Main | Friday, March 27, 2015

Headline Of The Day

Via the London Standard:
The co-pilot who deliberately crashed a plane into a mountainside in the French Alps was suffering from depression and 'a personal life crisis,' according to reports. Andreas Lubitz, 28, had deliberately put the Germanwings airliner into a descent after the captain left the cockpit, French prosecutors said after analysing evidence from the recovered cockpit voice recorder. 150 people were killed, including babies, 16 schoolchildren and the flight's cabin crew and pilot. The head of Lufthansa, Germanwings parent company, admitted Lubitz had taken a long break from pilot training, while German media reported he had been battling mental health issues. Investigators are focusing on his "personal, family and professional environment" to try to determine why he locked his captain out of the cockpit and reset the autopilot to take the doomed plane from 38,000 feet to just 100ft. According to German newspaper Bild, Lubitz was going through a "personal life crisis", while the Der Spiegel newspaper said he had taken a break in training because of "burnout-syndrome".
More from the Daily Mail:
Yesterday, the boss of Germanwings admitted Lubitz had slipped through the ‘safety net’ and should never have been flying. It was also revealed that the fitness fanatic had suffered from depression and ‘burnout’ which had held up his career. He reportedly received a year and half of psychiatric treatment and was at one point recommended to be examined by a doctor before flying. But, incredibly, he passed his psychological assessments and was later considered fit to fly. Germany’s Federal Aviation Office confirmed this morning that Lubitz had a medical condition noted in his pilot’s records which required him to have a regular examination. It was reported this morning that during his education at the Lufthansa Flight School in Phoenix, Arizona, he was listed temporarily as 'unfliable'. It was suggested today that Lubitz - who had worked for Lufthansa as a cabin attendant for nearly a year before being accepted for flight training - may have been teased by other pilot's over his previous role. A friend said: 'His nickname was "Tomato Andy" - a reference to his past employment as a flight steward'.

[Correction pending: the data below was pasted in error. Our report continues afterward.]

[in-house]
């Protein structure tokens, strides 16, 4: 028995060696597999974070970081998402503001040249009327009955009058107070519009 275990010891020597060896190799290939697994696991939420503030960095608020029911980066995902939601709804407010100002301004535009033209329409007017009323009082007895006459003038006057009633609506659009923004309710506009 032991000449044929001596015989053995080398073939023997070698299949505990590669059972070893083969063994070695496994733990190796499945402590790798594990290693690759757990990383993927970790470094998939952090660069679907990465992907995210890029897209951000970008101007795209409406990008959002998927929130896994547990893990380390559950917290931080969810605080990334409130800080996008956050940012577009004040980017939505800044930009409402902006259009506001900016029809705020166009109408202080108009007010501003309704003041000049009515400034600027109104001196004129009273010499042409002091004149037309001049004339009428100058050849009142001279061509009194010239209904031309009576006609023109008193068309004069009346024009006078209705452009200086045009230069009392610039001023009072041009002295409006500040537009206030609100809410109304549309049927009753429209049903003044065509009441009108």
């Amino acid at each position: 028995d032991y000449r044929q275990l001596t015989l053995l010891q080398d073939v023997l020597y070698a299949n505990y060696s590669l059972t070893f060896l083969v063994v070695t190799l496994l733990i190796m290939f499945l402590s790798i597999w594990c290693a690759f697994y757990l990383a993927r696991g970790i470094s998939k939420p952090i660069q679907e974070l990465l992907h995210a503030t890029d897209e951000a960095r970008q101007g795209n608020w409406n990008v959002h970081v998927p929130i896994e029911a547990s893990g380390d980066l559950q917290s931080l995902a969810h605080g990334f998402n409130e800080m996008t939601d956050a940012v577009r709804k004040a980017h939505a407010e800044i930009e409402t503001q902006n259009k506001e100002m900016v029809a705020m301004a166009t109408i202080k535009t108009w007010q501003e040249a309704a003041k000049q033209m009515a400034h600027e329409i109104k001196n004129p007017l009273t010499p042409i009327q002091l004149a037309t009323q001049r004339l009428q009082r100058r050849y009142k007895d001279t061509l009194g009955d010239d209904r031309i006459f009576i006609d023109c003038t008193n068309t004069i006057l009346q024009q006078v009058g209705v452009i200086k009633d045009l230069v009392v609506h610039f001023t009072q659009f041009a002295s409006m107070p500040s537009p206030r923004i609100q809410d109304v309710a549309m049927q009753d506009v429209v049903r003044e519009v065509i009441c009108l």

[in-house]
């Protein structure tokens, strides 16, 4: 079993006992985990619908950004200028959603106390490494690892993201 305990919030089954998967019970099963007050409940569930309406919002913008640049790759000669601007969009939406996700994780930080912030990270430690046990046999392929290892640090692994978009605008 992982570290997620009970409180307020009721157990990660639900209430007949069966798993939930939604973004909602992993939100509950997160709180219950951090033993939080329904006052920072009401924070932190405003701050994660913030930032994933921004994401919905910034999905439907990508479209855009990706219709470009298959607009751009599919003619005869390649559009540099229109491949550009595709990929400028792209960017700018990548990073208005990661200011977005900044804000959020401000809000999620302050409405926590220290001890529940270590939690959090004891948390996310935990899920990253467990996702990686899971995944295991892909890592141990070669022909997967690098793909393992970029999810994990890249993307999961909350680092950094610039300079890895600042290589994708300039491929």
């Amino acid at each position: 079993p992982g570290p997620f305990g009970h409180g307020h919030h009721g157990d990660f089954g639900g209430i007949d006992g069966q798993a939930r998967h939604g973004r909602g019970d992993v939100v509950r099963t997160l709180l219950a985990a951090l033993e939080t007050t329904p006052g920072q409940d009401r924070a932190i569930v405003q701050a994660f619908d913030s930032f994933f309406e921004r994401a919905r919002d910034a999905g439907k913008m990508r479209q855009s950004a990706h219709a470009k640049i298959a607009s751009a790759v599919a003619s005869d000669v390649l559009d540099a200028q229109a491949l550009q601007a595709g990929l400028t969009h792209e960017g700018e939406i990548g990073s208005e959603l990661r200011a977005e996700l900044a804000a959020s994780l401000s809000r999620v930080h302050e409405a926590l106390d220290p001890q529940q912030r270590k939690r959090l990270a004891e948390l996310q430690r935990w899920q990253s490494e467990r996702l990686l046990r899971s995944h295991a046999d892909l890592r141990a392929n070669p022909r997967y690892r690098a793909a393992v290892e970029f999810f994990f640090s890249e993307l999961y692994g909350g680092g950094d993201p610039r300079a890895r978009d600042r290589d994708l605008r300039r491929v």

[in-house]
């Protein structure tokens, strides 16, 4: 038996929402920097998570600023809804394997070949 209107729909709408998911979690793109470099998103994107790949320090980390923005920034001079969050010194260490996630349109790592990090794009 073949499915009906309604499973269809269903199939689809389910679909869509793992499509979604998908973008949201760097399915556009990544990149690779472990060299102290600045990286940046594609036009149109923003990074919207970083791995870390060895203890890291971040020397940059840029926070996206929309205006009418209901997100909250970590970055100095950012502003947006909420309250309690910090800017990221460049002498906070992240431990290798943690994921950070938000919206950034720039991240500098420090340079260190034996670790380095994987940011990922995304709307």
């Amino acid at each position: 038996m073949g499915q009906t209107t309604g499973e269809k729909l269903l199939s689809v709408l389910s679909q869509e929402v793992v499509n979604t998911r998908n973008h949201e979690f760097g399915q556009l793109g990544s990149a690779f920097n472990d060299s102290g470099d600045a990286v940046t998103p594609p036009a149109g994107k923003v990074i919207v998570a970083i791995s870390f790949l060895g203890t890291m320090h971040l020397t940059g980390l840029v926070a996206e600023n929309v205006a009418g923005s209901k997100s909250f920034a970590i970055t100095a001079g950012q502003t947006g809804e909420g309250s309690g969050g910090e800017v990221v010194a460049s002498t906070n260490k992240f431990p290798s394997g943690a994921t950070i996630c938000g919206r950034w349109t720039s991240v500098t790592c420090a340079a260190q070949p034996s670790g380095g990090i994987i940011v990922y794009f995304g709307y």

And from Sky News:
Prosecutors investigating the Germanwings crash have said there were indications the co-pilot hid his illness from his employers. In a news conference on Friday, the prosecutors said that Andreas Lubitz hid a sick note on the day the Airbus A320 crashed into a mountainside during a flight from Barcelona to Dusseldorf. The torn-up note, dated on the day of the crash on Tuesday, was found in the 27-year-old's flat in Dusseldorf. The prosecutors added that documents showed he was receiving medical treatment, but that no suicide note or claim of responsibility for the crash was found.

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